A giant slab of ice bigger than the Spanish island of Majorca has recently calved off from the frozen edge of Antarctica into the Weddell Sea, becoming the largest iceberg afloat in the world.
Note: The term “calving” is used when an iceberg breaks off.
- It has been named as A-76.
- The Ice Shelf from which A-76 calved out is called Ronne Ice Shelf.
- A-76 is the latest in a series of large ice blocks to dislodge in a region acutely vulnerable to climate change.
- However, as per the scientists, the dislodging of the iceberg appears to be part of a natural polar cycle.
- The British Antarctic Survey initially spotted the floating berg after it broke off the western side of the Ronne Ice Shelf.
- Its movement was then confirmed by the European Space Agency’s (ESA) using images from the Copernicus Sentinel-1, consisting of two polar-orbiting satellites.
- The Ice Berg A-76 is 170 kilometres long and 25 kilometres wide.
- The ice berg was spotted by a European Space Agency (ESA) satellite called Copernicus Sentinel. It is a two-satellite constellation that orbits the earth’s poles.
- The Ice Berg is now floating on the Weddell Sea. Weddell Sea is a large bay in the Western Antarctic.
Impact of the ice berg on sea level:
Every time an ice berg calves out from Antarctica, it adds up to the rising sea levels. However, in this case, the ice shelf from which this berg carved out was already floating on water.
Predecessor of A-76:
- Prior to A-76, A-74 ice berg calved out from Antarctica.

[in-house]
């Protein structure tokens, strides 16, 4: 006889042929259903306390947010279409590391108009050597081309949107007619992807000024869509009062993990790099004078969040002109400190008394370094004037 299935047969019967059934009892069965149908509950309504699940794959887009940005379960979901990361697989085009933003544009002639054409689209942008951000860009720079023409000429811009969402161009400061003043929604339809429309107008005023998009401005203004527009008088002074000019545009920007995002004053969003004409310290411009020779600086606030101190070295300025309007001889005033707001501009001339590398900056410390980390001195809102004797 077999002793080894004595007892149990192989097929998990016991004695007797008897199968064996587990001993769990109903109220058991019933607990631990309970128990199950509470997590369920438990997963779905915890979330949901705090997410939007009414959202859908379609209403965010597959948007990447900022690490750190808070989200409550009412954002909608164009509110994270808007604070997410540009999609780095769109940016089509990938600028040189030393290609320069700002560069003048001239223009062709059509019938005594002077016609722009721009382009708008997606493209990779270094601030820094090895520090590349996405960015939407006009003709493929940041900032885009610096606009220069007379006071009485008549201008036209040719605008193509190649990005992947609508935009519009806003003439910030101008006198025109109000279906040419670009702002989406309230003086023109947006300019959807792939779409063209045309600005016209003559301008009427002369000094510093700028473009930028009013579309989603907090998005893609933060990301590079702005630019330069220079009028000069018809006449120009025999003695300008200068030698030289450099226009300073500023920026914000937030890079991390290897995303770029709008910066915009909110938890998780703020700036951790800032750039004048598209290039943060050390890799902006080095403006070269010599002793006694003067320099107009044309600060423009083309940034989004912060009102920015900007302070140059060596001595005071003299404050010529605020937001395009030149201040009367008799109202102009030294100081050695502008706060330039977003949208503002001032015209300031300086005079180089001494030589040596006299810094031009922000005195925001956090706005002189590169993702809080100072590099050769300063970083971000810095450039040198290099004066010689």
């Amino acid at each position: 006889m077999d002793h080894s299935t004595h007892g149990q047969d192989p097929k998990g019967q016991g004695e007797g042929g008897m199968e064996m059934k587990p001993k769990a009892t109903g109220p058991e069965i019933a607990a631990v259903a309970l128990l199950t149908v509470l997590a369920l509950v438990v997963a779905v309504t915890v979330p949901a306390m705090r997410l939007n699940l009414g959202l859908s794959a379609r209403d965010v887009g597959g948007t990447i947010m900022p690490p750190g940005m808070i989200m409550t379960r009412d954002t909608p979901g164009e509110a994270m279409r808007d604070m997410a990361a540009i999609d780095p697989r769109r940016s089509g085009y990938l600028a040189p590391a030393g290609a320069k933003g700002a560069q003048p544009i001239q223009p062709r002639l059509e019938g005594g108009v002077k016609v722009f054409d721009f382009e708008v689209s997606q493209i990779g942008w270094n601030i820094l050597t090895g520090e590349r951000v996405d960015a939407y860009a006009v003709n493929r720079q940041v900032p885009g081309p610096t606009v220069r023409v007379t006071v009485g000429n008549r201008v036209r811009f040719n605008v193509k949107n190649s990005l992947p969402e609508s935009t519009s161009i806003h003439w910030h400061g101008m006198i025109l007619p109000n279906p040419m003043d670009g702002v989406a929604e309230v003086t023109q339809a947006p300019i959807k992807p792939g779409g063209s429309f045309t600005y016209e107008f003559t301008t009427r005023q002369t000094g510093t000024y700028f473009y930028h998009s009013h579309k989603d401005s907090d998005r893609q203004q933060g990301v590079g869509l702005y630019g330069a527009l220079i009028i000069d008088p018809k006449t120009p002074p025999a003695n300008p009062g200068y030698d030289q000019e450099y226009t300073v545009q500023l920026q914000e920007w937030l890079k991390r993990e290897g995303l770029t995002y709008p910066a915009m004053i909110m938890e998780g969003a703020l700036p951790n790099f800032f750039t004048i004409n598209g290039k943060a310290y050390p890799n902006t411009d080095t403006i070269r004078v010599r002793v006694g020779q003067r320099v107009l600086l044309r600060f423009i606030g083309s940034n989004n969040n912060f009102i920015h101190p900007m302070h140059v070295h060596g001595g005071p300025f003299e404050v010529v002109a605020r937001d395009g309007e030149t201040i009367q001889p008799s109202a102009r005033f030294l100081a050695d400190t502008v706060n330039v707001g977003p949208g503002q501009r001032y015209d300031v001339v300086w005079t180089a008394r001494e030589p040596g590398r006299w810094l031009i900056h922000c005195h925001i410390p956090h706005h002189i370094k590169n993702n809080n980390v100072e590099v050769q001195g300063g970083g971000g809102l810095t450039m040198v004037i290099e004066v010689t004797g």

- In 2020, the berg, by then known as A-68a snapped off. It appeared to be on a collision course with a remote South Atlantic island home to thousands of penguins and seals, threatening to impede their ability to gather food. But it broke apart before it could cause any damage to the abundant wildlife in the British Overseas Territory of South Georgia.
How are icebergs named?
- Icebergs are traditionally named after the Antarctic quadrant in which they were originally detected, then a sequential number.
- If they break apart more letters are added to differentiate the fragments.
- To qualify as an iceberg, an ice block must be higher than 4.8 metres (16 feet) above sea level, be at least 29 to 49 metres thick and cover an area of at least 500 square metres, according to the US National Oceanic and Atmospheric Association.
- An iceberg is a large piece of freshwater ice that has broken off a glacier or an ice shelf and is floating freely in open (salt) water.
- Their formation is part of a natural process, although one which can be accelerated by warming air and ocean temperatures due to human-caused climate change.
- Small bits of disintegrating icebergs are called “growlers” or “bergy bits”.
- Much of an iceberg is below the surface which led to the expression “tip of the iceberg” to illustrate a small part of a larger unseen issue.
- Icebergs are considered a serious maritime hazard.
- The 1912 loss of the RMS Titanic led to the formation of the International Ice Patrol in 1914.
- Icebergs calved by glaciers that face the open sea, such as in Greenland, are irregular shaped piles.
- In Antarctica, ice shelves calve large tabular (table top) icebergs.
- The biggest iceberg ever recorded was Iceberg B-15A which split off the Ross Ice Shelf in Antarctica in 2000.